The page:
It’s Wednesday, which means we got a new episode of The Book of Boba Fett today!
The third chapter of the seven-part series, “The Streets of Mos Espa,” continues to give us a look at Boba Fett as he tries to establish rulership of the territory on Tatooine amidst rising threats. The episode was a bit of a mixed bag, with some great moments and some not so great moments, but overall it was another good installment in the series.
Let’s jump in to our review of the episode, and as always, full spoilers are ahead!
At Boba Fett’s Palace, the droid 8D8 gives Boba a rundown of what happened to Mos Espa in the time following Jabba the Hutt’s death: Bib Fortuna broke down the city into three sections, divided among the Trandoshans, the Aqualish, and the Klatoonians, with the Mayor governing them. This history lesson is interrupted by a merchant who has come to see Boba, complaining about an issue with some kids stealing his water supply. He asks Boba to deal with it, and so that night Boba, Fennec, and the Gamorreans head to the streets of Mos Espa. They find the gang, made up of teenagers who have enhanced themselves with cybernetic implants, but Boba realizes that they were stealing the water because of how overpriced it was. He demands that the merchant lower his prices, and then offers the teens work.
Later that night, in his bacta tank, Boba’s dreams continue. He flashes back to his time as a kid on Kamino, watching through the window as his father, Jango, flies away in his ship for another mission. He then flashes forward to his time with the Tuskens on Tatooine, and he says goodbye to them as he rides off on a bantha to Mos Eisley, where he meets with the Pykes. Boba wants to strike a deal with them, where the Tuskens provide protection for the Pykes’ operations in exchange for a fee. The head Pyke says they are willing to make such a deal but already have one with the Kinton Striders (the gang Boba stole the bikes from earlier) – and they are unwilling to pay two such deals. Boba says he’ll deal with the Kinton Striders, but upon returning to camp, he finds that the gang has already struck, destroying the camp, leaving it burning, and killing the Tuskens. In grief, Boba burns their bodies and mourns their deaths.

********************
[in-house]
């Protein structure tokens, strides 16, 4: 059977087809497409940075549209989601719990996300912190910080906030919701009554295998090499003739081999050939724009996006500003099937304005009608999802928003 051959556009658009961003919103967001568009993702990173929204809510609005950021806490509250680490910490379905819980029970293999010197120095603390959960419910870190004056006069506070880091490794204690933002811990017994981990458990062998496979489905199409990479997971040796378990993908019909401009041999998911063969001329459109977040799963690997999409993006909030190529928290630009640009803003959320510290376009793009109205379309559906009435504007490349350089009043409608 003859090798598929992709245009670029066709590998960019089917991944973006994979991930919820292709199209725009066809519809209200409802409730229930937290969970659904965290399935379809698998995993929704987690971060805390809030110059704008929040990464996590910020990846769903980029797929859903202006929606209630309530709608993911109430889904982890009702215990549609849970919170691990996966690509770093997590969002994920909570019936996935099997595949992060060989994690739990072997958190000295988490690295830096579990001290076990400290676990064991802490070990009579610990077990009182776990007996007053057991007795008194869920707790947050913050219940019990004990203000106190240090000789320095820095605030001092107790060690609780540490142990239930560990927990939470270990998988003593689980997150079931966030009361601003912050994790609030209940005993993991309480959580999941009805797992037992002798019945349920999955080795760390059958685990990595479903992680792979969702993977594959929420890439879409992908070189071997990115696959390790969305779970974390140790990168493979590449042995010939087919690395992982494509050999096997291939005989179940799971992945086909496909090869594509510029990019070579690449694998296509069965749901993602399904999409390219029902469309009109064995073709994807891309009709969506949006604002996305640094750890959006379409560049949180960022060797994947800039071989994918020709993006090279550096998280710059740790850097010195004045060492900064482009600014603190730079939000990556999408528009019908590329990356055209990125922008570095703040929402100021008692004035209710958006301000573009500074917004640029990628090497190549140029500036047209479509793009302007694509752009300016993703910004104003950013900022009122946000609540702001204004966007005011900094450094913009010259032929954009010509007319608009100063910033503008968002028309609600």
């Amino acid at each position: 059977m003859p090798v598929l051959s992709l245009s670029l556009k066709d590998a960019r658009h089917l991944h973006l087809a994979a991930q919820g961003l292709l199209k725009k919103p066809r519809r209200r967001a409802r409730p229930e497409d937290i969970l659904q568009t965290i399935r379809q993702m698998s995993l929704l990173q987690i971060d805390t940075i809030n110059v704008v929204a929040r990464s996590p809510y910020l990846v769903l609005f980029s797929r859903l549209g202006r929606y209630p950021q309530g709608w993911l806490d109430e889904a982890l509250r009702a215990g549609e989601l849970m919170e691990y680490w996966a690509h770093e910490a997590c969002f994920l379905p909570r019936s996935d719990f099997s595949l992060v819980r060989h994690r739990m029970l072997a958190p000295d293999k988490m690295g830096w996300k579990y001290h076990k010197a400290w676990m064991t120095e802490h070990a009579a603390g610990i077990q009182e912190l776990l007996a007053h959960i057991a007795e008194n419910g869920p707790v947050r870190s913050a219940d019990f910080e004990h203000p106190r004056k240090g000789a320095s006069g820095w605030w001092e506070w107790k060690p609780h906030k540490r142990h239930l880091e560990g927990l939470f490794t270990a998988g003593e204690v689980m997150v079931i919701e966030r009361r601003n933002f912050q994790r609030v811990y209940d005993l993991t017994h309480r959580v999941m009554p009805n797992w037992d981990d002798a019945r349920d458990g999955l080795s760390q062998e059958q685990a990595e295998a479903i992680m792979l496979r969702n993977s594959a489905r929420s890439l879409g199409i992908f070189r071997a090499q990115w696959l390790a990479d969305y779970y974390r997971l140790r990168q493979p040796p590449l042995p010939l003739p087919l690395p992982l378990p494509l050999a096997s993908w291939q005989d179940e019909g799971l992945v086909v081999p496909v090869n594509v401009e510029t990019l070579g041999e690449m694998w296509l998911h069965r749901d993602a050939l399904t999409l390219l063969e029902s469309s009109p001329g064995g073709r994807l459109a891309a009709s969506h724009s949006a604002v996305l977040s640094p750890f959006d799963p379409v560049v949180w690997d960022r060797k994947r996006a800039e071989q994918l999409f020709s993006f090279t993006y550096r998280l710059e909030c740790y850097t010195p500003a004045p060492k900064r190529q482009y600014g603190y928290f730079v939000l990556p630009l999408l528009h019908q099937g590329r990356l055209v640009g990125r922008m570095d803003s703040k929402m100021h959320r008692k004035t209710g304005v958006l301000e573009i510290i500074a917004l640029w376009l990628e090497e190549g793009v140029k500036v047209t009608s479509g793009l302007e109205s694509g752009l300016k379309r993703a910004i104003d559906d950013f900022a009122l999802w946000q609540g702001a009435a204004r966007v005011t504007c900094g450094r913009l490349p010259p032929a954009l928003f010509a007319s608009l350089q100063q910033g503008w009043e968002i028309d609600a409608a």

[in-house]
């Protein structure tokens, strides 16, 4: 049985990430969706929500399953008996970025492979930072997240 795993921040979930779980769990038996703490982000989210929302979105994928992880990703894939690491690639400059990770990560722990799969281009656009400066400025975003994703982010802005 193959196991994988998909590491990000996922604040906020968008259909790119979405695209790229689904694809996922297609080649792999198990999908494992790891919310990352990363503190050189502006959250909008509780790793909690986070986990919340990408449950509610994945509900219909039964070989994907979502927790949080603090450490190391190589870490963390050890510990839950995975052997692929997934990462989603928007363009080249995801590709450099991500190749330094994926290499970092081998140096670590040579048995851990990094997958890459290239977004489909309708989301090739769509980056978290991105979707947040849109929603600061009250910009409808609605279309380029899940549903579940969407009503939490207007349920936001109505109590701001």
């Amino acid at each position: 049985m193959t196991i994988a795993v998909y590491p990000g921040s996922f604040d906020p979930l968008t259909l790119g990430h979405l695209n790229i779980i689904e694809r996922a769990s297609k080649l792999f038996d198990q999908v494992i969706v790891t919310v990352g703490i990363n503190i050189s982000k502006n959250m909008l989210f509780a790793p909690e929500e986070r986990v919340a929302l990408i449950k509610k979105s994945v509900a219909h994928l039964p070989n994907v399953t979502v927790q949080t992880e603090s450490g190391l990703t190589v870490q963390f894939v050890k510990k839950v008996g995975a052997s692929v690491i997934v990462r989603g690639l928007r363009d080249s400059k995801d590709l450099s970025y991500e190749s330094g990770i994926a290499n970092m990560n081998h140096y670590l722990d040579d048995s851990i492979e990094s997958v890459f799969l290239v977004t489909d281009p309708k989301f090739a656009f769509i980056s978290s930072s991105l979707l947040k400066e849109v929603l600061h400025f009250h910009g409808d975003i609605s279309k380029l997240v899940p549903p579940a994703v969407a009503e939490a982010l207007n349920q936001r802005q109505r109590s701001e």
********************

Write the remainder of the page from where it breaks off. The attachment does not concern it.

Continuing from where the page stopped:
Boba is rudely and quickly interrupted from his dreams by Black Krrsantan, who rips him out of the bacta tank and begins throwing him around the room. Boba struggles to fight back, and first tries to grab his armor… which doesn’t work. So instead he grabs his gaffi stick, and this is how he is able to fend Krrsantan off just enough to survive. In the nick of time, the gang of teens rushes into the room and begins fighting Krrsantan, followed quickly by the Gamorreans. They get the wookiee out of Boba’s chambers, and Fennec then manages to trap him in the Rancor pit. Boba is furious and wants to respond, but before any plan is devised the twin Hutts arrive at his Palace. They apologize for sending Krrsantan to kill him and offer a gift: a baby Rancor. The Hutts also say they are leaving Tatooine, as it has already been promised to another syndicate by the mayor. The Hutts leave, and Boba lets Krrsantan go free, encouraging him not to work for scum like this any longer.
In the Rancor pit, Boba begins bonding with his new pet, and is told by the Rancor keeper that the Nightsisters of Dathomir used to ride them. Boba says he wants to learn how. Before he begins, though, he and Fennec head to pay the Mayor a visit, escorted by the teenage bikers. Fett demands to see the Mayor, but the majordomo instead tries to lock them out and then rushes away on his speeder. Boba orders his new allies to stop him, and the bikers pursue him through the streets of Mos Espa, eventually causing him to crash. Boba flies on his jetpack and the majordomo tells him the Mayor is gone, working with the Pykes.
Later, as a transport arrives carrying several Pykes, Boba and Fennec get word of what is happening. Fennec tells him that this is only the first wave and that they are preparing to go to war, to which Boba responds that they’ll be ready.